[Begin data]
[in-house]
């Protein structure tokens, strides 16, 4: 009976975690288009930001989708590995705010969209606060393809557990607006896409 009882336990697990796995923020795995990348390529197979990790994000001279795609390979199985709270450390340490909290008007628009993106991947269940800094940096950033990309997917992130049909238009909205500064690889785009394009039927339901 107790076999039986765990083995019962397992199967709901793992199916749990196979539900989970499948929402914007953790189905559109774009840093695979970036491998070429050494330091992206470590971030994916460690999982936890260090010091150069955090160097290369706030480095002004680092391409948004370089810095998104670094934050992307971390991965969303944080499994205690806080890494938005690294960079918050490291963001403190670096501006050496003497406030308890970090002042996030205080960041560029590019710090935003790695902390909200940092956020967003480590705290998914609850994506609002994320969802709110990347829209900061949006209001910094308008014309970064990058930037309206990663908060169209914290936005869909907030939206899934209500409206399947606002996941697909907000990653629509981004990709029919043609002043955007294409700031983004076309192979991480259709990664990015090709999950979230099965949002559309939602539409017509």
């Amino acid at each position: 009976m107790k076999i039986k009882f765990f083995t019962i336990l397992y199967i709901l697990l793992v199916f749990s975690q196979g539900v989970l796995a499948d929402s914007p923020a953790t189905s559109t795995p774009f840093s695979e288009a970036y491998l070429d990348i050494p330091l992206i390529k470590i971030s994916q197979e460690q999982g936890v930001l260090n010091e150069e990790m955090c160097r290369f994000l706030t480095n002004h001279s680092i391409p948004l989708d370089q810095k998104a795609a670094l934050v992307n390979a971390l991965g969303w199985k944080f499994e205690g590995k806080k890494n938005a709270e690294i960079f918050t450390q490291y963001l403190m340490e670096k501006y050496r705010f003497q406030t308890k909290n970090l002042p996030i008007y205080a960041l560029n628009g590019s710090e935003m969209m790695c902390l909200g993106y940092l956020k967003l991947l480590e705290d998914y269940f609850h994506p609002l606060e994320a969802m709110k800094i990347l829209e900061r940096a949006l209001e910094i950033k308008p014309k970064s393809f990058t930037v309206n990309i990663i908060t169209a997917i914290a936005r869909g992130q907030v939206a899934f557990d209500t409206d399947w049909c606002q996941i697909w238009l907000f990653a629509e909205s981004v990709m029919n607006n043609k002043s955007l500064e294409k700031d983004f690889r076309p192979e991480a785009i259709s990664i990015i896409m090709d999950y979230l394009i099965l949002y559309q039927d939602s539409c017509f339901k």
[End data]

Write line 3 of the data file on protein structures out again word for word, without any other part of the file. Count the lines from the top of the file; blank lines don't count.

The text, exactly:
């Amino acid at each position: 009976m107790k076999i039986k009882f765990f083995t019962i336990l397992y199967i709901l697990l793992v199916f749990s975690q196979g539900v989970l796995a499948d929402s914007p923020a953790t189905s559109t795995p774009f840093s695979e288009a970036y491998l070429d990348i050494p330091l992206i390529k470590i971030s994916q197979e460690q999982g936890v930001l260090n010091e150069e990790m955090c160097r290369f994000l706030t480095n002004h001279s680092i391409p948004l989708d370089q810095k998104a795609a670094l934050v992307n390979a971390l991965g969303w199985k944080f499994e205690g590995k806080k890494n938005a709270e690294i960079f918050t450390q490291y963001l403190m340490e670096k501006y050496r705010f003497q406030t308890k909290n970090l002042p996030i008007y205080a960041l560029n628009g590019s710090e935003m969209m790695c902390l909200g993106y940092l956020k967003l991947l480590e705290d998914y269940f609850h994506p609002l606060e994320a969802m709110k800094i990347l829209e900061r940096a949006l209001e910094i950033k308008p014309k970064s393809f990058t930037v309206n990309i990663i908060t169209a997917i914290a936005r869909g992130q907030v939206a899934f557990d209500t409206d399947w049909c606002q996941i697909w238009l907000f990653a629509e909205s981004v990709m029919n607006n043609k002043s955007l500064e294409k700031d983004f690889r076309p192979e991480a785009i259709s990664i990015i896409m090709d999950y979230l394009i099965l949002y559309q039927d939602s539409c017509f339901k």